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Real Options & Business Decision Making John Curtis

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Introduction NPV is dominant tool for evaluating projects and strategies today Major flaw - cannot measure value of flexibility hence systematically undervalues project Typically future configurations of project separately evaluated and one with highest positive NPV chosen NPV is dominant tool for evaluating projects and strategies today Major flaw - cannot measure value of flexibility hence systematically undervalues project Typically future configurations of project separately evaluated and one with highest positive NPV chosen

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Examples of Flexibility? Deferring Contracting Expanding Abandoning Staging Switching Deferring Contracting Expanding Abandoning Staging Switching

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Why is Flexibility Valuable? It allows one to do something or not do something when such an action adds value or avoids loss of value

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Flexibility Example Consider a situation where you have two alternatives: 1.Commit right now to a project that will cost $115m in 1 year with certainty but which will produce an uncertain value – a 50-50 probability of either $170m (expected) or $65m (expected) 2.Wait the year before deciding to invest Consider a situation where you have two alternatives: 1.Commit right now to a project that will cost $115m in 1 year with certainty but which will produce an uncertain value – a 50-50 probability of either $170m (expected) or $65m (expected) 2.Wait the year before deciding to invest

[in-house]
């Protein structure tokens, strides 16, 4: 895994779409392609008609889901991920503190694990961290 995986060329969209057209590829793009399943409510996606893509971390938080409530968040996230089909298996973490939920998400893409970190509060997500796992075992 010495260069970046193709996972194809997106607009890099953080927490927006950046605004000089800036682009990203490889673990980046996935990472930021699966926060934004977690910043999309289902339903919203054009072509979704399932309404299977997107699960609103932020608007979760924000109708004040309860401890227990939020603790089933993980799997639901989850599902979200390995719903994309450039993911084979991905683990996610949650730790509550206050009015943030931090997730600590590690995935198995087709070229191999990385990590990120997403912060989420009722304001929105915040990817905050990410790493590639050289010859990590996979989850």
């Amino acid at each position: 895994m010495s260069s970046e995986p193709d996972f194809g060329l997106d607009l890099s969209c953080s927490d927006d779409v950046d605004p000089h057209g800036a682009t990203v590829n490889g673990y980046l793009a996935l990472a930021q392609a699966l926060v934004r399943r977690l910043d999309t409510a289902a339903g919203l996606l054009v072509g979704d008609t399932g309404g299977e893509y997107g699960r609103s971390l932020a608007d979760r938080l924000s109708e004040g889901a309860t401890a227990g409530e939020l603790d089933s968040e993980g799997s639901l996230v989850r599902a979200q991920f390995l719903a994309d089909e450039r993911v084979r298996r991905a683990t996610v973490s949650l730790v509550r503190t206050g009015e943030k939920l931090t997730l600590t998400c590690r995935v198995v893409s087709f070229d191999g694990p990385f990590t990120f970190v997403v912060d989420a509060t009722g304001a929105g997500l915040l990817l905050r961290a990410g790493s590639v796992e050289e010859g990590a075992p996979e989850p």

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NPV of Alternative 1 NPV of project based on committing now = 0.5 x $170m + 0.5 x $65m - $115m _____________________ _____ 1.175 1.08 = $100m - $106.5m = -$6.5m where project cost of capital is 17.5% and risk free rate is 8%. Therefore reject project. BUT flexibility of delaying decision not valued here so rejection may be wrong decision. NPV of project based on committing now = 0.5 x $170m + 0.5 x $65m - $115m _____________________ _____ 1.175 1.08 = $100m - $106.5m = -$6.5m where project cost of capital is 17.5% and risk free rate is 8%. Therefore reject project. BUT flexibility of delaying decision not valued here so rejection may be wrong decision.

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Decision Tree Approach - Alternative 2 t=0 Max[$170m-$115m,$0m] = $55m Max[$65m-$115m,$0m] = $0m q = 0.5 1-q = 0.5 t=1 Temptation: Value = (0.5 x $55m + 0.5 x $0m) / 1.175 = $23.4m (Compare with -$6.5m for Alternative 1) Problem: What is the correct discount rate?